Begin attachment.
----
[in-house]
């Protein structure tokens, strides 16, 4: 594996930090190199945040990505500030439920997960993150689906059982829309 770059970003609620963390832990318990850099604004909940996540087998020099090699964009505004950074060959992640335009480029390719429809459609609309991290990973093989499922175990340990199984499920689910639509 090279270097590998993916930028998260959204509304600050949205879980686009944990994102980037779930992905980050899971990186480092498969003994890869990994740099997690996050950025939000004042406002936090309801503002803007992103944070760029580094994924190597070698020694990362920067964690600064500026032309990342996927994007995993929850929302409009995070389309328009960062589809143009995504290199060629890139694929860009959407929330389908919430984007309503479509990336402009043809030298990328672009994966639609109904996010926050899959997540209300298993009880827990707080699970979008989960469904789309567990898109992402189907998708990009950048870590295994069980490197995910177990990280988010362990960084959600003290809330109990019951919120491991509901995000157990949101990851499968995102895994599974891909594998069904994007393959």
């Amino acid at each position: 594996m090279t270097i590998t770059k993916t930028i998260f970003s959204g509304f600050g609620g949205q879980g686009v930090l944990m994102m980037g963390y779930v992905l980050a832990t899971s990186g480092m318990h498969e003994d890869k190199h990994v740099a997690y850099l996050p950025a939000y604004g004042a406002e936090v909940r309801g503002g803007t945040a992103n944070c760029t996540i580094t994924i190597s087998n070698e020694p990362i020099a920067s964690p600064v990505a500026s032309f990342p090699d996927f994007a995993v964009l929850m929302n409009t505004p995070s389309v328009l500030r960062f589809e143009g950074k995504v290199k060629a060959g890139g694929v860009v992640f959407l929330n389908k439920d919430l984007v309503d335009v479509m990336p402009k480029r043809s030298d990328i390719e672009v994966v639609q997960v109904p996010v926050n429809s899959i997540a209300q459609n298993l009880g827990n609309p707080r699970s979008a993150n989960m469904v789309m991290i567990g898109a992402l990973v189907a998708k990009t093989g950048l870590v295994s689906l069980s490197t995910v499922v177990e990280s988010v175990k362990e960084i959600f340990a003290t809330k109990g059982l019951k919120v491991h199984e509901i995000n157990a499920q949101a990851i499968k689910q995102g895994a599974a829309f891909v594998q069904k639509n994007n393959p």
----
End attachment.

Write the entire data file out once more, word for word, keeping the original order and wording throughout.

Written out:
[in-house]
């Protein structure tokens, strides 16, 4: 594996930090190199945040990505500030439920997960993150689906059982829309 770059970003609620963390832990318990850099604004909940996540087998020099090699964009505004950074060959992640335009480029390719429809459609609309991290990973093989499922175990340990199984499920689910639509 090279270097590998993916930028998260959204509304600050949205879980686009944990994102980037779930992905980050899971990186480092498969003994890869990994740099997690996050950025939000004042406002936090309801503002803007992103944070760029580094994924190597070698020694990362920067964690600064500026032309990342996927994007995993929850929302409009995070389309328009960062589809143009995504290199060629890139694929860009959407929330389908919430984007309503479509990336402009043809030298990328672009994966639609109904996010926050899959997540209300298993009880827990707080699970979008989960469904789309567990898109992402189907998708990009950048870590295994069980490197995910177990990280988010362990960084959600003290809330109990019951919120491991509901995000157990949101990851499968995102895994599974891909594998069904994007393959």
């Amino acid at each position: 594996m090279t270097i590998t770059k993916t930028i998260f970003s959204g509304f600050g609620g949205q879980g686009v930090l944990m994102m980037g963390y779930v992905l980050a832990t899971s990186g480092m318990h498969e003994d890869k190199h990994v740099a997690y850099l996050p950025a939000y604004g004042a406002e936090v909940r309801g503002g803007t945040a992103n944070c760029t996540i580094t994924i190597s087998n070698e020694p990362i020099a920067s964690p600064v990505a500026s032309f990342p090699d996927f994007a995993v964009l929850m929302n409009t505004p995070s389309v328009l500030r960062f589809e143009g950074k995504v290199k060629a060959g890139g694929v860009v992640f959407l929330n389908k439920d919430l984007v309503d335009v479509m990336p402009k480029r043809s030298d990328i390719e672009v994966v639609q997960v109904p996010v926050n429809s899959i997540a209300q459609n298993l009880g827990n609309p707080r699970s979008a993150n989960m469904v789309m991290i567990g898109a992402l990973v189907a998708k990009t093989g950048l870590v295994s689906l069980s490197t995910v499922v177990e990280s988010v175990k362990e960084i959600f340990a003290t809330k109990g059982l019951k919120v491991h199984e509901i995000n157990a499920q949101a990851i499968k689910q995102g895994a599974a829309f891909v594998q069904k639509n994007n393959p």